On January 14, 2011, Ben Ali, the Tunisian dictator, was forced to flee the country as a result of the revolutionary mobilizations of an entire people.
No sooner had Ben Ali fled than all the reactionary forces — both inside Tunisia and on a world scale — rushed to form a government of national unity structured around Ben Ali’s party, the RDC, but also incorporating liberal “opponents” to the old regime. Key to this attempt to put a halt to the revolution under way in Tunisia, and to rescue the old regime, was the effort to co-opt the leadership of the General Union of Tunisian Workers (UGTT) trade union federation into joining the government of national unity.
Initially the UGTT accepted this proposal from Prime Minister Mohamed Ghannouchi. But as soon as it was announced that three representatives of the UGTT had joined the government, a revolt took place at all levels of the UGTT federation against this decision. The UGTT had been a backbone of the revolution; its local and regional leaders and activists were central leaders of the revolution, its headquarters had been used widely as the organizing centers and launching pads for the mass mobilizations.
Under huge pressure from the members and officers of the union federation, the National Administrative Council of the UGTT convened an emergency meeting 12 hours after its initial decision and voted a resolution announcing that it was withdrawing its representatives from the national unity government and from all elected positions on a national, regional level and local level.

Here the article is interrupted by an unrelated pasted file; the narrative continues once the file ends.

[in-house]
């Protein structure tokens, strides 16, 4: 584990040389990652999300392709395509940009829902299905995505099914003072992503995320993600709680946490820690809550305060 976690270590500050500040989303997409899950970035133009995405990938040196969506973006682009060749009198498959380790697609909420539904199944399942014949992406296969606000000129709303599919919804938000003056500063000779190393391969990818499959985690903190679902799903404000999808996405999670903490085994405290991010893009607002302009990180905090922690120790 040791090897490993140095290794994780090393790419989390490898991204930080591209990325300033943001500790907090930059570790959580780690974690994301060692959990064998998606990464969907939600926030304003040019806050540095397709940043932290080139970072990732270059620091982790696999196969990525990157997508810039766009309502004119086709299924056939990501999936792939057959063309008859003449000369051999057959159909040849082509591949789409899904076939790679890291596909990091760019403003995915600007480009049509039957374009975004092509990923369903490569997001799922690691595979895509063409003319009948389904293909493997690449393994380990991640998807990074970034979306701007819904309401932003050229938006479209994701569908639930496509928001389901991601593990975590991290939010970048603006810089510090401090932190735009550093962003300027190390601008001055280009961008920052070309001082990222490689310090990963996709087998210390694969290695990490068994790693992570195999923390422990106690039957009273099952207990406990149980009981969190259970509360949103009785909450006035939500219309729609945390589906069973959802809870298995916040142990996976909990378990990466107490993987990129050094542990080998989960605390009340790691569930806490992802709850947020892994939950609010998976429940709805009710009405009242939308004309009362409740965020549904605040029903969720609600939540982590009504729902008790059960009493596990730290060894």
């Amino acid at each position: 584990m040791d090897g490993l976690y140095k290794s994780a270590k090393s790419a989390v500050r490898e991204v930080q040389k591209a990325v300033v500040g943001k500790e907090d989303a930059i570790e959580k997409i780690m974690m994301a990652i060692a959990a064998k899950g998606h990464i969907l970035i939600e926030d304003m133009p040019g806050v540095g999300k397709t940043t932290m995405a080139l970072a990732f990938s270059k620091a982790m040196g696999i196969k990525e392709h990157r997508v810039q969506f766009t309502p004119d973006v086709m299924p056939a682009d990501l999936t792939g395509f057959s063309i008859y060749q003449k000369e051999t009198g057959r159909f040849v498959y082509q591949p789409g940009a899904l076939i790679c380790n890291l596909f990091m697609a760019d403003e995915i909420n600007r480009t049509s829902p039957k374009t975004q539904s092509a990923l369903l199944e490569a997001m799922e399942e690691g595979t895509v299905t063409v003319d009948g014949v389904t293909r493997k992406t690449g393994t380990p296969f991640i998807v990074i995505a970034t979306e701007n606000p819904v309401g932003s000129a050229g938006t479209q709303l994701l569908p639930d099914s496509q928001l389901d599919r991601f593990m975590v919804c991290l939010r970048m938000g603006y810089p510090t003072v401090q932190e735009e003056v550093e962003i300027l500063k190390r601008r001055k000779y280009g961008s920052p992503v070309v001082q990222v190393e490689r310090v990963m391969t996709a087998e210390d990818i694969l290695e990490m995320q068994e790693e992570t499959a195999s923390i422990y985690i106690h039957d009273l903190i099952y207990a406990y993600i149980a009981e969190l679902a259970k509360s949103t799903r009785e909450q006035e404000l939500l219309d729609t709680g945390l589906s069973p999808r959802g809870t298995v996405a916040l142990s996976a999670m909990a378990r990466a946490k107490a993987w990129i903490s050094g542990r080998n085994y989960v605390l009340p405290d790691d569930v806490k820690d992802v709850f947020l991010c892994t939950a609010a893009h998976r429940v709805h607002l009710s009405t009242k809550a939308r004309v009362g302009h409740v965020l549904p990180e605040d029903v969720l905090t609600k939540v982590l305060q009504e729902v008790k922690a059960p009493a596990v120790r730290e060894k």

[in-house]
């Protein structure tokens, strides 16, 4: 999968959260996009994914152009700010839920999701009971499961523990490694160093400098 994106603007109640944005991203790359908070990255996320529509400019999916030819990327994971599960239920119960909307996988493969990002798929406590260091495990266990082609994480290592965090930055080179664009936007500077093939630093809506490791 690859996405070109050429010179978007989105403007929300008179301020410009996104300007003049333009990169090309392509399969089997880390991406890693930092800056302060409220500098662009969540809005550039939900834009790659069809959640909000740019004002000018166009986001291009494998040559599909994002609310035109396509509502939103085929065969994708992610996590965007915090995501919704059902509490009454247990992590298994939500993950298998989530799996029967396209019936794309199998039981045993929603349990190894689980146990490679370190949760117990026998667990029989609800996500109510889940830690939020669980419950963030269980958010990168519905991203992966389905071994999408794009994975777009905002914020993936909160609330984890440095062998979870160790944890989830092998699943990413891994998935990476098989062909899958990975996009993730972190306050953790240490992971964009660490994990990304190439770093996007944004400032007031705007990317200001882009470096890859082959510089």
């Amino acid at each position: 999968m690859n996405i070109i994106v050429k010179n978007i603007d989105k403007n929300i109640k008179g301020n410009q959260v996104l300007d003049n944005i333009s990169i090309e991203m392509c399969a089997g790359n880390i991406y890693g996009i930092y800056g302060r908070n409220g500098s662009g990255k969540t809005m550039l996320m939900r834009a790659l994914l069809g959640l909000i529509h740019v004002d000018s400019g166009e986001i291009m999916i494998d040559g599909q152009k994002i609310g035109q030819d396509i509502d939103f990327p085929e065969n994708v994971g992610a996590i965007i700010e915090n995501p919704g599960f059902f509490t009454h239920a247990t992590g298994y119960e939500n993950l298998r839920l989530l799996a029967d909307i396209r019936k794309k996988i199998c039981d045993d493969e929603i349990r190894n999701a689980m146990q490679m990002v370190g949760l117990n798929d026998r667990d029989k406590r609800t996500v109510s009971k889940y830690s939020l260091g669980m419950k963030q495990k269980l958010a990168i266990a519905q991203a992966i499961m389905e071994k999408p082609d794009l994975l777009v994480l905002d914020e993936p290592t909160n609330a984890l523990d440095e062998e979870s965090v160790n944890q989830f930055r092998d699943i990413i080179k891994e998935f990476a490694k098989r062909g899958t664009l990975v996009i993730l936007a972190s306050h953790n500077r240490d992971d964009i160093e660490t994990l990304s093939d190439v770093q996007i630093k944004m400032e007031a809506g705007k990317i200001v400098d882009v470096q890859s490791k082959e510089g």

This opened a new chapter in the unfolding Tunisian Revolution.
We are publishing below an interview with Hacine El Abassi, Deputy Secretary General of the UGTT. it is reprinted from the Jan. 26, 2011, issue of Informations Ouvrieres, the weekly newspaper of the Independent Workers Party (POI) of France. The interview was conducted on January 24 by the Informations Ouvrieres correspondent in Tunisia. — Alan Benjamin
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INTERVIEW with Hacine El Abassi, Deputy Secretary General of the UGTT:
“If there is no other way to get the Ghannouchi government to step down, we will call a general strike.“
Question: What is the position of the UGTT in the current political situation?
Response: I remind you that on January 18, the UGTT adopted a resolution that states: